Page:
Review: Along For the Ride by Sarah Dessen

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Summary Courtesy of Booklist/Amazon.com

Auden is about to start college in the fall, and decides to escape her control-freak professor mom to spend the summer with her novelist father, his new young wife, and their brand-new baby daughter, Thisbe. Over the course of the summer, Auden tackles many new projects: learning to ride a bike, making real connections with peers, facing the emotional fallout of her parents’ divorce, distancing herself from her mother, and falling in love with Eli, a fellow insomniac bicyclist recovering from his own traumas.

I hadn’t been excited for a Sarah Dessen release in a very long time. I waited patiently for months when I heard that she was releasing Along For the Ride, saving up to purchase the hardcover edition. Now, I am a bibliophile to the greatest extent, with mountains upon mountains of books that could easily fill the library in Beauty and the Beast. But I never buy brand new hardcover books. I just don’t. First of all, twenty dollars is a lot to pay for a book that will last me—maybe—a day and a half. That is why Benjamin Franklin established libraries. So when I bought Along For the Ride, it was a pretty big deal.

Through the majority of the book, I was disgusted by the way that Auden’s father acted. He was a jerk, self-absorbed, and inconsiderate. His new wife—Auden’s stepmother—wasn’t a strong figure like I expected her to be, with the exception of taking all of the responsibility of raising their newborn baby Thisbe while still managing her own business.  The baby was given a wretched name—Thisbe—from Shakespeare and seemed to be more of an annoyance to the storyline, making my stomach clench whenever I read that she was again plagued with colic and wouldn’t stop screeching for hours. The baby really didn’t fit with the rest of the plot. Auden seemed a bit of a pushover and a people pleaser, and the “fling” with Jake seemed out of character so early in the book that I felt it was an amateur writer’s first draft, not a published novel that had gone through the rigors of editing with a seasoned author at the helm.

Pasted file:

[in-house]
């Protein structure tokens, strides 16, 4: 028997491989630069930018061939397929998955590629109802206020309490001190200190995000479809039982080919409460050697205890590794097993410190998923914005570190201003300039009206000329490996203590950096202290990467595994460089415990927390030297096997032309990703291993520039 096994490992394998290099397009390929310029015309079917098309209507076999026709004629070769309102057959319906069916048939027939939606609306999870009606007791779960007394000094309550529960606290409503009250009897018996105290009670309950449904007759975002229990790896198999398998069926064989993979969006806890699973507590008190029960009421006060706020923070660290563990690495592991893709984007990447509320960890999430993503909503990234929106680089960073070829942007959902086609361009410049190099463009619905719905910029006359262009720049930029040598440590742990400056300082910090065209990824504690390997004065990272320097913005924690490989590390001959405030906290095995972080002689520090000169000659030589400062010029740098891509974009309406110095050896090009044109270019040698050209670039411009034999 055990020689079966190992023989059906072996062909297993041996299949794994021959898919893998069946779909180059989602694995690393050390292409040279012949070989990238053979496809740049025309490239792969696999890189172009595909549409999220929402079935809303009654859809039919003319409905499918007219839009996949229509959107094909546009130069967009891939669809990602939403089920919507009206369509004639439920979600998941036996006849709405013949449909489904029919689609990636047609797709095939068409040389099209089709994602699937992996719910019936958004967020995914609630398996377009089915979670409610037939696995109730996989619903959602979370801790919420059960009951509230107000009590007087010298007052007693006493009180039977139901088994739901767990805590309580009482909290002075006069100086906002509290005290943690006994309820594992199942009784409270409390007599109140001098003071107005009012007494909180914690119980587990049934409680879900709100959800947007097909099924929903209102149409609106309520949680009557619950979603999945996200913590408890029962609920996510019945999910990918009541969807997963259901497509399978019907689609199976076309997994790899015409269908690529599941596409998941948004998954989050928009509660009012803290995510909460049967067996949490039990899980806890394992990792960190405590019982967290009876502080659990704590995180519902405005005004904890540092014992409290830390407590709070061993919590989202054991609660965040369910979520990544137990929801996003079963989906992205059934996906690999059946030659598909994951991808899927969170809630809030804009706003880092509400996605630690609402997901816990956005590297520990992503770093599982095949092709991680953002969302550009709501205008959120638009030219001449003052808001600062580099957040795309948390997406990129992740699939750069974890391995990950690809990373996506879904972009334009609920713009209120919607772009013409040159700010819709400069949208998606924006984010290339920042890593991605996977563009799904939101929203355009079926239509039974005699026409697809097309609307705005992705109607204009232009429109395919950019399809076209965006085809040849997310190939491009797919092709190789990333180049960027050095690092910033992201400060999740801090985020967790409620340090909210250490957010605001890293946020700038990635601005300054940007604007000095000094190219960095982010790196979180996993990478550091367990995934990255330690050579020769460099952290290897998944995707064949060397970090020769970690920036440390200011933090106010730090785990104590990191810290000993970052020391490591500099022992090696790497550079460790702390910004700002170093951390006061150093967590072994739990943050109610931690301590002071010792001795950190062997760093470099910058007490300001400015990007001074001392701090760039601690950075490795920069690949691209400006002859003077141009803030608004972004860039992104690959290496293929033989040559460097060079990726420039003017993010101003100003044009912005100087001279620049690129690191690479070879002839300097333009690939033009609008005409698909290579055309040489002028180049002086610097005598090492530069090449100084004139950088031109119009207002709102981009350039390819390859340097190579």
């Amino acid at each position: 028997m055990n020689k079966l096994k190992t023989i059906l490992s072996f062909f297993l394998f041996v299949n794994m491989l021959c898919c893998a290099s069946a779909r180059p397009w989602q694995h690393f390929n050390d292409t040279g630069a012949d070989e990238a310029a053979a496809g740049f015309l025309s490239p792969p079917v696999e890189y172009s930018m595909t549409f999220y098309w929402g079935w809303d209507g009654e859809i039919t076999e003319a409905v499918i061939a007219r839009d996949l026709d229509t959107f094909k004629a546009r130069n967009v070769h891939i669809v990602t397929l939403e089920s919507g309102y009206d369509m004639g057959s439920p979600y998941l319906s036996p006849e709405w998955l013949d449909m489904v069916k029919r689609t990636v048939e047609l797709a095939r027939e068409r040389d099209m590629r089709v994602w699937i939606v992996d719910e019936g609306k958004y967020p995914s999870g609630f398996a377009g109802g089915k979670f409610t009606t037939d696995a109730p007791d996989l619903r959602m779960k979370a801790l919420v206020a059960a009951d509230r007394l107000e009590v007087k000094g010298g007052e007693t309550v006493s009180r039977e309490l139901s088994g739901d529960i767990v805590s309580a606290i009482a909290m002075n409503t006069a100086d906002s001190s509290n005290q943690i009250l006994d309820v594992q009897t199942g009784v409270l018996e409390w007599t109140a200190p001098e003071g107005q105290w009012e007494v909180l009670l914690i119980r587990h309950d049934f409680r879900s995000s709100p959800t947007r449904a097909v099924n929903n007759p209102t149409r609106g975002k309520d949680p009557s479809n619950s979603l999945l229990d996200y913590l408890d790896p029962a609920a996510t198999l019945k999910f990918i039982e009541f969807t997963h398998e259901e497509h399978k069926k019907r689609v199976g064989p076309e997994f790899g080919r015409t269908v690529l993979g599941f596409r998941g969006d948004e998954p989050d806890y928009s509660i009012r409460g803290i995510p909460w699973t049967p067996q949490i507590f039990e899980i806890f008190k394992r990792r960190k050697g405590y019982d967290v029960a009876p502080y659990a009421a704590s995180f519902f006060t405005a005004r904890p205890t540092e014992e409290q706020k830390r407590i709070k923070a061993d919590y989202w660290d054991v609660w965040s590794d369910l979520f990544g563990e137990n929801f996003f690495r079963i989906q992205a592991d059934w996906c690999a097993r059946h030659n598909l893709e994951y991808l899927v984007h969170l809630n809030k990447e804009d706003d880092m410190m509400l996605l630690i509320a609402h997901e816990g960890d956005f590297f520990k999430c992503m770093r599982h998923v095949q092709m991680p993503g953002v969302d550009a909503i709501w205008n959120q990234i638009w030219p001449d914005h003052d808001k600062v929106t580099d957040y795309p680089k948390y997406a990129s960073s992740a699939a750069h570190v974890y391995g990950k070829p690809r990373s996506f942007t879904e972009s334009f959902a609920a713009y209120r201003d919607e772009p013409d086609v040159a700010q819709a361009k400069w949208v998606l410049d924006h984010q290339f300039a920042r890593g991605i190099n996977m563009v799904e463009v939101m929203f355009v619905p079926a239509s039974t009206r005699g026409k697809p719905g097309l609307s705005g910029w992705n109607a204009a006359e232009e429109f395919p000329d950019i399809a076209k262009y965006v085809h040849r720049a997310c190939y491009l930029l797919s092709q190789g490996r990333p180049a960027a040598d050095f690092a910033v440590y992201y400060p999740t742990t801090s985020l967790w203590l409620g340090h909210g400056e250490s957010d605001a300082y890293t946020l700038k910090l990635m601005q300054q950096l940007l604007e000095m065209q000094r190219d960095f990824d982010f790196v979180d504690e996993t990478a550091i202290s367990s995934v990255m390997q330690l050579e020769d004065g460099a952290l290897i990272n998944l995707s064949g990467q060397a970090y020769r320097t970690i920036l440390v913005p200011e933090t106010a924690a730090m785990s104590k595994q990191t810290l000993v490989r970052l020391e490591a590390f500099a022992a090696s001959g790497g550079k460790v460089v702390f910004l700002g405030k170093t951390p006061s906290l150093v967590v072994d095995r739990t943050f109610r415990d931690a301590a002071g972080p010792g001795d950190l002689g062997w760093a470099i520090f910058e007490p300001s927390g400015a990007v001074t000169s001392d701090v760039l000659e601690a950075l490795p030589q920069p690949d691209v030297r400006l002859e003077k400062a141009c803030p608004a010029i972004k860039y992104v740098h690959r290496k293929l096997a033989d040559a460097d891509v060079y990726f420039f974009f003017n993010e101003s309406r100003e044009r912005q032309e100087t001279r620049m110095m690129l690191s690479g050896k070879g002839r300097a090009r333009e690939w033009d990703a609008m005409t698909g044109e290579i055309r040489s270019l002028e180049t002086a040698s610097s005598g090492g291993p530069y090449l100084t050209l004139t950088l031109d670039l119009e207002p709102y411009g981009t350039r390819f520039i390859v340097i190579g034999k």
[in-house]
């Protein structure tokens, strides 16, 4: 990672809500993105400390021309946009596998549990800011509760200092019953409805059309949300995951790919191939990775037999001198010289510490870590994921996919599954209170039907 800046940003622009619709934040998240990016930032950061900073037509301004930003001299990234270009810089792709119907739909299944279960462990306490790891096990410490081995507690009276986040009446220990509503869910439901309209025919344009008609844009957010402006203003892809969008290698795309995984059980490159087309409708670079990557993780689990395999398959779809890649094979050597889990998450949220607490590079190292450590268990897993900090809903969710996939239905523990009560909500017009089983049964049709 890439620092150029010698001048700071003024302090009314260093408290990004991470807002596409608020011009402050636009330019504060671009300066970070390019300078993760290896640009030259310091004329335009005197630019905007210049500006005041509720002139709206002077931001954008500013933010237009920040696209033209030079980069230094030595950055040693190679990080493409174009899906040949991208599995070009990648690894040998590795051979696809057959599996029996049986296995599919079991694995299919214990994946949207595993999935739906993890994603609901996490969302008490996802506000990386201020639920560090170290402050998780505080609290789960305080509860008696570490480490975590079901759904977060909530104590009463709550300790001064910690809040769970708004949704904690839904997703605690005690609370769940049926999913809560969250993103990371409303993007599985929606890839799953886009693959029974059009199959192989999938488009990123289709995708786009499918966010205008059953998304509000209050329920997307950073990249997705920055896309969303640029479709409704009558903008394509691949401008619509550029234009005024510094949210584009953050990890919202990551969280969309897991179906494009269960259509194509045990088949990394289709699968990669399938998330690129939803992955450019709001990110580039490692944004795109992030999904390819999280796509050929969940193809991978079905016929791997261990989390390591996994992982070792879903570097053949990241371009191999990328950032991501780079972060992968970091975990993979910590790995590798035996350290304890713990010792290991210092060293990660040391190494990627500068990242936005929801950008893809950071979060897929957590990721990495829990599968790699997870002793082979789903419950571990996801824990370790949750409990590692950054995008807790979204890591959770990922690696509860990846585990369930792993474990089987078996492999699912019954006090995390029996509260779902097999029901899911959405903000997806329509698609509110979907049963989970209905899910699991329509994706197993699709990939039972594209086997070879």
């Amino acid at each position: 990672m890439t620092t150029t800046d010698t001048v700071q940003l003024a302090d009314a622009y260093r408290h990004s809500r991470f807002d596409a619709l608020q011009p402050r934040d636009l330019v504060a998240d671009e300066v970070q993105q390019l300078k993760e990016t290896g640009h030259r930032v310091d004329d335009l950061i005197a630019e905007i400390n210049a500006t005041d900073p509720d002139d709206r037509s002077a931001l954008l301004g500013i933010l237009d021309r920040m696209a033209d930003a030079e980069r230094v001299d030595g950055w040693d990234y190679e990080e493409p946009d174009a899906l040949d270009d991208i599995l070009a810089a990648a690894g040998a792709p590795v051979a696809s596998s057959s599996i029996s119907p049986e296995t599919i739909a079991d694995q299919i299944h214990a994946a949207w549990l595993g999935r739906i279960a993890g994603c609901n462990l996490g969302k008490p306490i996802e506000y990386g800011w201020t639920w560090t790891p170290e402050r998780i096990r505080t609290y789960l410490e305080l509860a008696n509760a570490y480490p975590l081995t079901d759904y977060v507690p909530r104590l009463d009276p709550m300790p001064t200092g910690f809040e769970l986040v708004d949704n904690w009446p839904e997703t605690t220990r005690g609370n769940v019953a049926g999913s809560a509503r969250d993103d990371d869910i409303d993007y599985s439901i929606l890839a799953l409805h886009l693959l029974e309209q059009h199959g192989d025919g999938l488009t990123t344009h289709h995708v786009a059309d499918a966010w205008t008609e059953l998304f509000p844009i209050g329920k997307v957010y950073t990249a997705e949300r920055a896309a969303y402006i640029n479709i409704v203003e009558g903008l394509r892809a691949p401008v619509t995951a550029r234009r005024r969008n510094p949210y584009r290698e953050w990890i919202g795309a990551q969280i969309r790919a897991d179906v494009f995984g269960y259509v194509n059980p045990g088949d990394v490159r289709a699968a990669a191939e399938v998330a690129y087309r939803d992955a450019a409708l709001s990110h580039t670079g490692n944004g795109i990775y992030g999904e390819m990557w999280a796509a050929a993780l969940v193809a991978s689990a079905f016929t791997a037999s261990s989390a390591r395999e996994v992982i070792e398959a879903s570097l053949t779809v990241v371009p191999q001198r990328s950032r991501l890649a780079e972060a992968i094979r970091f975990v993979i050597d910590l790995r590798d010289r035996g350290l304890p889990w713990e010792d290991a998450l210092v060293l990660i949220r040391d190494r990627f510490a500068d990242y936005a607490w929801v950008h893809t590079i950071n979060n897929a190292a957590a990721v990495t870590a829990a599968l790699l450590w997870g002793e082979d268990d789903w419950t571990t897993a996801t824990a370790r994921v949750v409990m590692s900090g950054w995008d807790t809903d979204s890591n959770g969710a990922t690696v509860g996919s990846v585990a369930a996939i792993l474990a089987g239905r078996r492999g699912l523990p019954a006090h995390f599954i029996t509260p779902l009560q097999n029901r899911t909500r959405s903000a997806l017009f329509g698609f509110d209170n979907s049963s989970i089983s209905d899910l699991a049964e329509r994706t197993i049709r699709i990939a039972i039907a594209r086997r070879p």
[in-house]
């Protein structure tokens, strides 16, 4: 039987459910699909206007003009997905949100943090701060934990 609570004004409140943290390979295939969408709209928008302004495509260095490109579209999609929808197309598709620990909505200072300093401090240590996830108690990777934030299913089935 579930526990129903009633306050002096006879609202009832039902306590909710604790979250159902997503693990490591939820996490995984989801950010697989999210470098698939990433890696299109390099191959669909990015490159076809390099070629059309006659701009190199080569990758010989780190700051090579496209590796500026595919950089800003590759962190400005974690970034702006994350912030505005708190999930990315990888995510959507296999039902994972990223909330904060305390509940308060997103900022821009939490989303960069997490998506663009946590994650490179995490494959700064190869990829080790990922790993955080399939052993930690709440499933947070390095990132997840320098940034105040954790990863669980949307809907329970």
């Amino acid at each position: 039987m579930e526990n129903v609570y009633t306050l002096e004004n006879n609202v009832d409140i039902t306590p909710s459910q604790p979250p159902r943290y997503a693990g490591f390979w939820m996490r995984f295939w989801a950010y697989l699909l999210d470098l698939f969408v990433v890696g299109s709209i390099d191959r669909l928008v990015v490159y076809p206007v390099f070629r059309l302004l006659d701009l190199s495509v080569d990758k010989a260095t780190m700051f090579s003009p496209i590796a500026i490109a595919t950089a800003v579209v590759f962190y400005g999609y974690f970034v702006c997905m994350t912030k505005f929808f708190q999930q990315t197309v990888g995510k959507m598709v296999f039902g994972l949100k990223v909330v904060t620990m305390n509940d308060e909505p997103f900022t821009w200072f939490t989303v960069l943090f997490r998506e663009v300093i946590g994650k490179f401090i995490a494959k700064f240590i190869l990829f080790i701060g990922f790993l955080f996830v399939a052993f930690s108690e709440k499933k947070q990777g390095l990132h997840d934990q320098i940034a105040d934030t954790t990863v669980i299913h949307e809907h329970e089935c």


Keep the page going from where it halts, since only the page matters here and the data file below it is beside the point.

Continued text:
Along for the Ride was disappointing, to say the least. The writing was formulaic and predictable, having read the majority of Sarah Dessen’s books I basically knew how it was going to pan out in the end.The only thing I liked were the nights at the bike park, where Auden watched the town’s teenagers having a good time throwing tricks on their BMX bikes, and the nights where Eli and Auden would work on her “quest”. The cover suggested that the subplot of her learning to ride a bike would be a major factor, a struggle for her after possibly a traumatic event, but instead it was  Eli’s tragic event. But no such luck. The plot should have been thought through longer, instead of caving to the pressures of the young adult audience to produce another book quickly.

I am a great fan of Sarah Dessen’s work, and there were moments in the book that I liked. I pretended to escape back into summertime. I had wished it to be another “Someone Like You” or “This Lullaby”, giving the reader hope that love could really be neverending and anything was possible in summer. Maybe Ms. Dessen will break from her norm and produce a fantastic fantasy or adventure book? We shall have to wait and see.

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